fredag 18 januari 2013

HCI in a world of limitations

The CHI conference is the largest and most prestigious conference in the area of Human-Computer Interaction. I've been to a number of CHI conferences, but none during the last 10 years. I recently (less than a year ago) learned that a strong CHI sub-community (a SIG - Special Interest Group) had been formed around the topic of sustainability some years ago. 

The CHI conferences are usually held in North America, but they do come to Europe every now and then and this year's conference will be held in Paris at the end of April. The deadline for submitting articles to the conference came and went four months ago, but a large number of workshops will be organized and a workshop called "Post-Sustainability" sounds very interesting. The workshop organizers have suggested four different themes for the workshop:

Thinking about the future. Visions of the future that engages and encourages action (rather than pessimism).
Adaptation. Preparing for likely (climate and other) changes.
Resilience. Building stronger, local, resilient communities.
IT in a resource constrained world. IT in a strongly resource-constrained or post-collapse world,

Earlier today me and my colleagues Åke Walldius and Elina Eriksson handed in a positions paper that focused primarily on the last of the four themes above. Below is the title and the the short abstract of our paper.

I don't know exactly who will be able to read the position paper beyond the four workshop organizers and the workshop participants as I don't think it will be published (be accessible) anywhere. So the actual contents of the six-page text are in themselves not the most important aspect of it, but rather it's function - to convince the workshop organizers to selected our paper and invite me and my co-authors to attend the workshop. So, in line with making us seem like attractive workshop participants, we also jazzed up our 100-150 word bios. Elina wrote:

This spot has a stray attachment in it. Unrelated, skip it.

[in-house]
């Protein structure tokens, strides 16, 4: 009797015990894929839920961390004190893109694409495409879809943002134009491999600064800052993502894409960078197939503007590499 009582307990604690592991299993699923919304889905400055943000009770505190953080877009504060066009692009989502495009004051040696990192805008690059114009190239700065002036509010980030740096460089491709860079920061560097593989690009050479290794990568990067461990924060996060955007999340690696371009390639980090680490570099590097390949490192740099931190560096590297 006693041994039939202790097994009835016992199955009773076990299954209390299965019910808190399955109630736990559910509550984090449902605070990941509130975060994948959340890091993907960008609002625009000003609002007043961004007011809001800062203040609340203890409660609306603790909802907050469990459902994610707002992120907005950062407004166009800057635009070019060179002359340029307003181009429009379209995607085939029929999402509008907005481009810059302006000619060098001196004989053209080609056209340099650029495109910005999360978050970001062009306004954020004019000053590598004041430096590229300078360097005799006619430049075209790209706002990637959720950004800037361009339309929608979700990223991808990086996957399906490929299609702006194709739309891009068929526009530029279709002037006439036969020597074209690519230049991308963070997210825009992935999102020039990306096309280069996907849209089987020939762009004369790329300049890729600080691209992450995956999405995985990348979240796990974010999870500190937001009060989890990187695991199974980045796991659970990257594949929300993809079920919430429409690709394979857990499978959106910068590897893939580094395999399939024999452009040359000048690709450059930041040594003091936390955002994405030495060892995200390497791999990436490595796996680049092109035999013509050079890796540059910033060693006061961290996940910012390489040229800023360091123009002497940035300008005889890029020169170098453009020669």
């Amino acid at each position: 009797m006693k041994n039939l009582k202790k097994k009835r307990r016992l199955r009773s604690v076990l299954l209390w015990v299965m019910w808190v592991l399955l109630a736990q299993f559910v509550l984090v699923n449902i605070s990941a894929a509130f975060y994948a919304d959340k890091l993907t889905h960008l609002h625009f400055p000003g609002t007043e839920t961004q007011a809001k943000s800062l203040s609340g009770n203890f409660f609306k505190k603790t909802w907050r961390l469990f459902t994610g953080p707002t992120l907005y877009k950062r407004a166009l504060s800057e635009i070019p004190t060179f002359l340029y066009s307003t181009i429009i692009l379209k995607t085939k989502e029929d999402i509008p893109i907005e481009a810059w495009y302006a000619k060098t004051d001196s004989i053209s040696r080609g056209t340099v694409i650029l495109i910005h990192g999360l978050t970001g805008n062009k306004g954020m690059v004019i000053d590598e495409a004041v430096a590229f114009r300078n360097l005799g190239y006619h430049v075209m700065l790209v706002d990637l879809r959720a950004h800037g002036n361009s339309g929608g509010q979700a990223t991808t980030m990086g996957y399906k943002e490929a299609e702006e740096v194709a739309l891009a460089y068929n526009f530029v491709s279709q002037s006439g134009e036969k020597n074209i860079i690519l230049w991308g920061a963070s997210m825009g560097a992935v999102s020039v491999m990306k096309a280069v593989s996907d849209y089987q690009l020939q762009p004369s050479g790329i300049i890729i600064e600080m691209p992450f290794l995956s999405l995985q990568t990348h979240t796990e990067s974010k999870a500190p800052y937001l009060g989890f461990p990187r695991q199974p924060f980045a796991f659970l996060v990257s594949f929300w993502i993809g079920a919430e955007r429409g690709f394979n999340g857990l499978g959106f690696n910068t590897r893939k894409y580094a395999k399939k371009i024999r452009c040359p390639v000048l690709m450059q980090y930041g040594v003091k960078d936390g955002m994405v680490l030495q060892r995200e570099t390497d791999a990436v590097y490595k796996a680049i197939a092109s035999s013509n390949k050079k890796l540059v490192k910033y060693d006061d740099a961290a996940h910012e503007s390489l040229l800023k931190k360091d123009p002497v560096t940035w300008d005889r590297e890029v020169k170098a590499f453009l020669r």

"My research interest has been in change issues, and user-centred design. However, on a personal level, the survival of the human race and my children in particular has pushed me into climate-sustainability-zombie anxiety."

I believed I just might have made myself into a walking honey-pot - not only a researcher but also an attractive informant when I almost 100% truthfully described myself as "a founding member of ”Änggärdet”, a Swedish Transition Town ecovillage".


HCI in a world of limitations: Adressing the social resilience of computing

Most computer scientist and practitioners assume that we live in a world of possibilities and that inexorable forces of technological development will help bring us a future of increased wellbeing and of growing economic prosperity. An increasing number of scientists however point at the triple crisis (ecology, economy, energy) and imagine radically different futures based not on expansion and possibilities, but on limitations and/or decline. We propose that a broad program should be formulated that takes biophysical and economic limitations as its starting point and outline some areas that paramount for HCI to come to grips with.

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